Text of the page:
Has your doctor ever said you need a medical procedure? If so, you were probably told what hospital or clinic to use, which specialist or surgeon to select and numerous other key details. But did the doctor say what it would cost? Did you even think to ask?
If you had thought to ask, would your doctor have known? Probably not.
The cost of medical care in the United States is as transparent as the fog at Philadelphia Airport. It probably never occurred to you to ask about price because your insurance plan will pay the bill. The doctor doesn't know because he or she won't have to pay it, either.
How about the hospital or clinic that provides the care? Shouldn't it know what price it will charge? Chances are, even it has no idea.
The prices for medical services vary wildly according to who is paying. Private insurance companies negotiate their own sets of rates with each provider. Government programs like Medicare and Medicaid dictateprices according to formulas. And if you pay out of your own pocket, the price is anyone's guess.
A new study published this week in the prestigious journal JAMA Internal Medicine showed just how bizarre the pricing for self-paid medical care really is. Researchers asked hospitals in every state what a hip replacement would cost for a 62-year-old woman. Only about 10% could give them a firm answer. Top-ranked hospitals did better than others, but even among them, only 45% provided clear price quotes.
The researchers were able to calculate a price estimate on their own for several facilities by contacting the hospital and physician separately. And a few more gave them partial price data. But for 16% of non-top-ranked hospitals and 15% of top-ranked hospitals, they could get no price information at all.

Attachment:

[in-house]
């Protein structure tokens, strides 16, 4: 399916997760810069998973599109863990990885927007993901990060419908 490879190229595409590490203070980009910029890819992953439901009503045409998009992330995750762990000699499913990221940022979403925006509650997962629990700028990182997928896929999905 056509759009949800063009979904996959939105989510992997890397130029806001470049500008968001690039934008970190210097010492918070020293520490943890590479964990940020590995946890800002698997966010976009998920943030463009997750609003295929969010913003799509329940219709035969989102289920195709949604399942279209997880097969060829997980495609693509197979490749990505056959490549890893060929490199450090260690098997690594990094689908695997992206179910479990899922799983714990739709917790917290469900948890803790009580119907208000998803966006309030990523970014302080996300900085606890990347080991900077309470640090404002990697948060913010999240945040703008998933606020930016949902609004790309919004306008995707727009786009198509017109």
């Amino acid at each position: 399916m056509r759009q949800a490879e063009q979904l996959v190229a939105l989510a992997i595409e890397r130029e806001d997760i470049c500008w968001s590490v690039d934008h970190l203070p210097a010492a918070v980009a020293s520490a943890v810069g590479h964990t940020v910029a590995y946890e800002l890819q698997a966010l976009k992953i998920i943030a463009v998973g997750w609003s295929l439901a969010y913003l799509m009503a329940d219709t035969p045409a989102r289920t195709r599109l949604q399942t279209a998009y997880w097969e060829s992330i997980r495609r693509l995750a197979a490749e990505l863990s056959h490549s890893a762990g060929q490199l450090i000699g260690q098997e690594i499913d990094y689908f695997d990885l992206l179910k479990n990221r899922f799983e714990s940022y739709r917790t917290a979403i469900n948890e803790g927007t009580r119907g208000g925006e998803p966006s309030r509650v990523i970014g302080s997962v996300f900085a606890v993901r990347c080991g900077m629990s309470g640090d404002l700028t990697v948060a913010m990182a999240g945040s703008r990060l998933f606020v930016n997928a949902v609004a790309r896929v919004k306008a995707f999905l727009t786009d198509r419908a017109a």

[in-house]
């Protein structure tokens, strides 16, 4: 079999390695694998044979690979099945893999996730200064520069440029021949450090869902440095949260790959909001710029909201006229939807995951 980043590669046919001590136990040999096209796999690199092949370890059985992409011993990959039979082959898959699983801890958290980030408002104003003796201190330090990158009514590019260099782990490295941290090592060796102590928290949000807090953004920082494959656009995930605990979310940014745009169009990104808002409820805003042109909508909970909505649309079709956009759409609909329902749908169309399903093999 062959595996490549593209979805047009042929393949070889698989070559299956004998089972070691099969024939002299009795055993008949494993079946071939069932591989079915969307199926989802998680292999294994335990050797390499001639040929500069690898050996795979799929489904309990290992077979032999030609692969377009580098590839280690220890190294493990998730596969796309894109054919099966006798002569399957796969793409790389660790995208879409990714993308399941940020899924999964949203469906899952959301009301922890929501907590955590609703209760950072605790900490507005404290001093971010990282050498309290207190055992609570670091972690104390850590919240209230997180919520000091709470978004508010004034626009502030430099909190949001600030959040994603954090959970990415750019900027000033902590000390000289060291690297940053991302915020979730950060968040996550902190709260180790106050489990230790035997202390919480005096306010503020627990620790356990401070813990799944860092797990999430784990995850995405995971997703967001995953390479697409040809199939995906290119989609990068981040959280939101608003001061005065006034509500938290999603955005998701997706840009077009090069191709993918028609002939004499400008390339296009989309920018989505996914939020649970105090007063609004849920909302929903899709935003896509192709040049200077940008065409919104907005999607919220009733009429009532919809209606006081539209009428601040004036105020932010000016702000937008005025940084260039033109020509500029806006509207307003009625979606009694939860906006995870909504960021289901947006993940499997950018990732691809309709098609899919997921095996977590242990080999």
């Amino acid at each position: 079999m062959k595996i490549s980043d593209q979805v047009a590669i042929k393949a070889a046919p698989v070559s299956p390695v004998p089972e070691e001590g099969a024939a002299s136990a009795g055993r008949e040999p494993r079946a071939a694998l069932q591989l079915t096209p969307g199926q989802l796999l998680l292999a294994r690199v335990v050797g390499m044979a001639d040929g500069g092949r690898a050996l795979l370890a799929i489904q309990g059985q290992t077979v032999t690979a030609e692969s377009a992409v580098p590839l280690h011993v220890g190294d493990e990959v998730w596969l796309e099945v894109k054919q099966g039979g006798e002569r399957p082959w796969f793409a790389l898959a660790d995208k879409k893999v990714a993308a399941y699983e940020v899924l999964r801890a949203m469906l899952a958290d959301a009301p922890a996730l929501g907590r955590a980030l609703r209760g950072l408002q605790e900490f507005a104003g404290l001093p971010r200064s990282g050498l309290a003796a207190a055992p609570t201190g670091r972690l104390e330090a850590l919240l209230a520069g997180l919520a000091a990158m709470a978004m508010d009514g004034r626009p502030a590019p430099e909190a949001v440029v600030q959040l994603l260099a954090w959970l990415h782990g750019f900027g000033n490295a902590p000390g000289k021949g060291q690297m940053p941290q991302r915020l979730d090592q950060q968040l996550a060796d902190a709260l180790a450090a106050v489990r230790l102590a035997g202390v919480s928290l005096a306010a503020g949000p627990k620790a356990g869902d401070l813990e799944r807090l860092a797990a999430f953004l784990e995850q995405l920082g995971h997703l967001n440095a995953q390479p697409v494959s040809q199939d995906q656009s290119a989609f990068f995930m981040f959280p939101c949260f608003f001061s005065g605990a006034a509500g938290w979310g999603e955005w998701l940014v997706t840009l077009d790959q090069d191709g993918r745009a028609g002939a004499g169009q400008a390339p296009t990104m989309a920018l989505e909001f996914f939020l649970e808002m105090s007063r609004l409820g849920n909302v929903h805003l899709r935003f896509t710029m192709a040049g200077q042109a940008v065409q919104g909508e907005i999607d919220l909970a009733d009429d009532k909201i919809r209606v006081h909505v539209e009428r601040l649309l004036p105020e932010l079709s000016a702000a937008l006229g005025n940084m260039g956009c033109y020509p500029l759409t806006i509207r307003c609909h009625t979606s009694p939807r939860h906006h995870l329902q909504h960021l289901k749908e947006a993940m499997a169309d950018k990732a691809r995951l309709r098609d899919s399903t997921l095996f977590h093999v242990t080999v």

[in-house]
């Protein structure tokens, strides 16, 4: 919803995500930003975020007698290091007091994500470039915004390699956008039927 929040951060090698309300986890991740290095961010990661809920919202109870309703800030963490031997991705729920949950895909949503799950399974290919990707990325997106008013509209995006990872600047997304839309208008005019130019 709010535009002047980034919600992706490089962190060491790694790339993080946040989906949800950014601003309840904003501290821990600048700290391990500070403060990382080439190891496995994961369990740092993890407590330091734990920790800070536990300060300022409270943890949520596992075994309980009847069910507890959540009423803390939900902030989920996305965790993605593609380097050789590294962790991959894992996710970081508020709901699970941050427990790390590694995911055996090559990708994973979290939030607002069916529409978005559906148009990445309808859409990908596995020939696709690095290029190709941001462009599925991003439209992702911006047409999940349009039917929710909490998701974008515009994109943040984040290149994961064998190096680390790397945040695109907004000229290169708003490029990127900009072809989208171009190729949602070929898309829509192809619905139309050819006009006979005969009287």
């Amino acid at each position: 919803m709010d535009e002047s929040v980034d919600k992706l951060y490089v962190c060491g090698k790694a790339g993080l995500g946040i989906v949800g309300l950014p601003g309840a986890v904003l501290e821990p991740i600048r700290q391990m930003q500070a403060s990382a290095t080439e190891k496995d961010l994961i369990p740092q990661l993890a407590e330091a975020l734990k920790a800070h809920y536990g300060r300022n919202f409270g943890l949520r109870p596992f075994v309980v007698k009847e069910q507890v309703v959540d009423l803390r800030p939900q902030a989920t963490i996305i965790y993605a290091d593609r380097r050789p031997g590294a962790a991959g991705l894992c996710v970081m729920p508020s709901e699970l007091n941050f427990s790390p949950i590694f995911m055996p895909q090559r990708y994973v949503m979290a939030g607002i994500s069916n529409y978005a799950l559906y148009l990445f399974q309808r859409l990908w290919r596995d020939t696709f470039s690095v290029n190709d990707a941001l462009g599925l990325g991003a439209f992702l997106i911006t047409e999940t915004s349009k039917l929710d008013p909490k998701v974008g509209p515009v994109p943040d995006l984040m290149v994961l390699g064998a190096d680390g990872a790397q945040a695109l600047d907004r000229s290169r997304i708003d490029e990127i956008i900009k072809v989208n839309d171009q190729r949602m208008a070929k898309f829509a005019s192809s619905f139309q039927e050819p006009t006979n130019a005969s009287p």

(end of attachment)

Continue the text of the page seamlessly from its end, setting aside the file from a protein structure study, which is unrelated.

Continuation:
That's astounding. For what other good or service do sellers have no idea what they charge? Imagine a car dealer telling customers there is no way to know whata new vehicle will cost.
But the lack of price transparency was not the only finding. For those hospitals that could provide information, prices varied by a factor of more than 10. The cheapest hip replacement cost $11,000 and the most expensive $125,798. And lest you think that differences in quality account for the spread, many of the highest price quotes were for hospitals that are not top-ranked. (For comparison, Medicare and larger insurers generally pay between $10,000 and $25,000.)
Undoubtedly, many of the hospitals had trouble calculating prices because so few of their patients pay on their own. They are used to receiving payments that are set by insurance plans. But the number of patients whopayout of their own pockets is growing, and more will do so as annual deductibles for coverage continue to grow.
In fact, one widely touted approach to controlling costs is to encourage patients to comparison shop. Several website now offer price data for some services. (See Clear Health Costs and Healthcare Blue Book.) But how effective can comparison-shopping be if the providers themselves don't even know what they charge?
The wide variation also indicates that prices at many hospitals bear little relation to the actual cost of rendering care. They seem more like random numbers. Clearly, the pricing system for health care is dysfunctional.
However, one thing is clear. Ifwe areever to control spiraling health care costs, promoting price transparency would be a very good place to start.